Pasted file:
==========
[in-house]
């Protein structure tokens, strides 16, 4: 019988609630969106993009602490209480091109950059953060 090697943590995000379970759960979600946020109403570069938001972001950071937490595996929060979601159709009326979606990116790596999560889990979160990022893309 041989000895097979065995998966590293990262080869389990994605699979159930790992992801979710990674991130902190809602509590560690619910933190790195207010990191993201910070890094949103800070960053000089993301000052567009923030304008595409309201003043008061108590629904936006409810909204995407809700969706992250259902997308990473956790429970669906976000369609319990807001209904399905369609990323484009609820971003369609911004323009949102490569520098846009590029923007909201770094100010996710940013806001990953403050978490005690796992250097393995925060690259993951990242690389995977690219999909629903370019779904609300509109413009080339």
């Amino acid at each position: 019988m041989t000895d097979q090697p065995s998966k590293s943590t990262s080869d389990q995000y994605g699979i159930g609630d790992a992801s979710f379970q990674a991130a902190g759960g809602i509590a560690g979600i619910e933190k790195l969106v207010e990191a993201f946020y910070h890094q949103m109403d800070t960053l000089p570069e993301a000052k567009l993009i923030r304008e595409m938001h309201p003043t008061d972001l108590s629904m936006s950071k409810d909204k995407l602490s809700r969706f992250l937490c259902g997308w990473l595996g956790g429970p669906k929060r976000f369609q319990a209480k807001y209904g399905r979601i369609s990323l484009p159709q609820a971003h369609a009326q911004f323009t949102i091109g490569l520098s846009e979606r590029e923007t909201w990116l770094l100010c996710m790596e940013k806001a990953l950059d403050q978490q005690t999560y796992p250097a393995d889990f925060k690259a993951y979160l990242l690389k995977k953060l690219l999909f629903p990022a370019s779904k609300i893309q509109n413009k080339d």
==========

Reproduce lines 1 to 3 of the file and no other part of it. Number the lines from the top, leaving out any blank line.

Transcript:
[in-house]
């Protein structure tokens, strides 16, 4: 019988609630969106993009602490209480091109950059953060 090697943590995000379970759960979600946020109403570069938001972001950071937490595996929060979601159709009326979606990116790596999560889990979160990022893309 041989000895097979065995998966590293990262080869389990994605699979159930790992992801979710990674991130902190809602509590560690619910933190790195207010990191993201910070890094949103800070960053000089993301000052567009923030304008595409309201003043008061108590629904936006409810909204995407809700969706992250259902997308990473956790429970669906976000369609319990807001209904399905369609990323484009609820971003369609911004323009949102490569520098846009590029923007909201770094100010996710940013806001990953403050978490005690796992250097393995925060690259993951990242690389995977690219999909629903370019779904609300509109413009080339």
């Amino acid at each position: 019988m041989t000895d097979q090697p065995s998966k590293s943590t990262s080869d389990q995000y994605g699979i159930g609630d790992a992801s979710f379970q990674a991130a902190g759960g809602i509590a560690g979600i619910e933190k790195l969106v207010e990191a993201f946020y910070h890094q949103m109403d800070t960053l000089p570069e993301a000052k567009l993009i923030r304008e595409m938001h309201p003043t008061d972001l108590s629904m936006s950071k409810d909204k995407l602490s809700r969706f992250l937490c259902g997308w990473l595996g956790g429970p669906k929060r976000f369609q319990a209480k807001y209904g399905r979601i369609s990323l484009p159709q609820a971003h369609a009326q911004f323009t949102i091109g490569l520098s846009e979606r590029e923007t909201w990116l770094l100010c996710m790596e940013k806001a990953l950059d403050q978490q005690t999560y796992p250097a393995d889990f925060k690259a993951y979160l990242l690389k995977k953060l690219l999909f629903p990022a370019s779904k609300i893309q509109n413009k080339d």